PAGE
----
from PATRICK DOYLE

Richfield Zoning Restricts

Business; Many Oppose It

To the Editor:

This letter is in response to your March 20 article on the process to develop new zoning in Richfield, “Petition Drive in Offing,” and a follow-up letter from Larry Frigault, Richfield Town Board member.

To recap, the March 20 article highlighted concerns that the proposed zoning for Richfield would limit business in the town. The article also wondered if, with “windmill foes” and their allies now in control of “the whole apparatus of the Richfield town government,” the new zoning might pass.

What the March 20 article WASN’T about was the new Richfield Comprehensive Plan, but Larry raised the Comp Plan in his letter. Let’s note of what Larry said about the Comp Plan: It was created by a large group of volunteers (14 in total) working with professional guidance. Contrary to what Larry stated, however, there were limits on who could be on the Comp Plan Committee.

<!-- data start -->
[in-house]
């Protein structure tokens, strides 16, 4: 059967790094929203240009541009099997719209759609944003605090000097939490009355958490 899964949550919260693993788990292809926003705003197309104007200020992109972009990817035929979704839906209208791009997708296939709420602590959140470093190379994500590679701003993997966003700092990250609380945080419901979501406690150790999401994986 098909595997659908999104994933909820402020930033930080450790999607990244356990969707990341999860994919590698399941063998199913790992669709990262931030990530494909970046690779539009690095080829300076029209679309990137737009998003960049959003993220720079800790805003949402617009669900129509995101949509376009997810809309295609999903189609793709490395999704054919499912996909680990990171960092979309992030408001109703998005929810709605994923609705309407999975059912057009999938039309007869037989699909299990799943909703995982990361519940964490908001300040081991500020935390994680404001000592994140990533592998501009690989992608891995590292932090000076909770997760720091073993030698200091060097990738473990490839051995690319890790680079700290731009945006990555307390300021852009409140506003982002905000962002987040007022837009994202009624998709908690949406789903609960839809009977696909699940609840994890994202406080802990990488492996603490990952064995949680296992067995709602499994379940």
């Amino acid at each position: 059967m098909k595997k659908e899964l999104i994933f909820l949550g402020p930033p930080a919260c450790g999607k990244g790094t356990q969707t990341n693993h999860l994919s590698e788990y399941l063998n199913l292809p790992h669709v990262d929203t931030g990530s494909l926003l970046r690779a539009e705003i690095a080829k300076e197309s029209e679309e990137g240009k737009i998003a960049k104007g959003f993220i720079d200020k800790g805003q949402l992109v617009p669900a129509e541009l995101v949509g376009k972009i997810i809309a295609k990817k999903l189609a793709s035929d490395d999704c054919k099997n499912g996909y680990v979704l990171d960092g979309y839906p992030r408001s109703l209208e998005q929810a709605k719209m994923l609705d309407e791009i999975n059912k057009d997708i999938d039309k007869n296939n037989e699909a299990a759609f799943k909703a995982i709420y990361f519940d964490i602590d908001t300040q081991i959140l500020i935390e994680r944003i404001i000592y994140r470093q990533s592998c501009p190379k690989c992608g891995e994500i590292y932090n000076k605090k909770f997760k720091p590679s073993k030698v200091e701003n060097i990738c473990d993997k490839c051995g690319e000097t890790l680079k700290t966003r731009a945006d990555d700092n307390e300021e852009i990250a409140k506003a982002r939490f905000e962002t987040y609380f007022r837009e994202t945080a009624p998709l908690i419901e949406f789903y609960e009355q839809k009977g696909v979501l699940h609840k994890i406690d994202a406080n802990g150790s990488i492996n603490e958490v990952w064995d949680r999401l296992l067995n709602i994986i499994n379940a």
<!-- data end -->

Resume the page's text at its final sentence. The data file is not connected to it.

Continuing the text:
Otsego 2000 Is Challenging DGEIS Brownfield Findings
from Nicole Dillingham

Otsego 2000 Is Challenging

DGEIS Brownfield Findings

To the Editor:

The flood of editorials trying to divide our community regarding heavy industrial development in Oneonta are discouraging.

They may help sell newspapers, but they lack integrity. This is not a choice between jobs or no jobs. It is not even a choice between development or no development. It is purely a choice about what kind of jobs and what kind of development is suitable.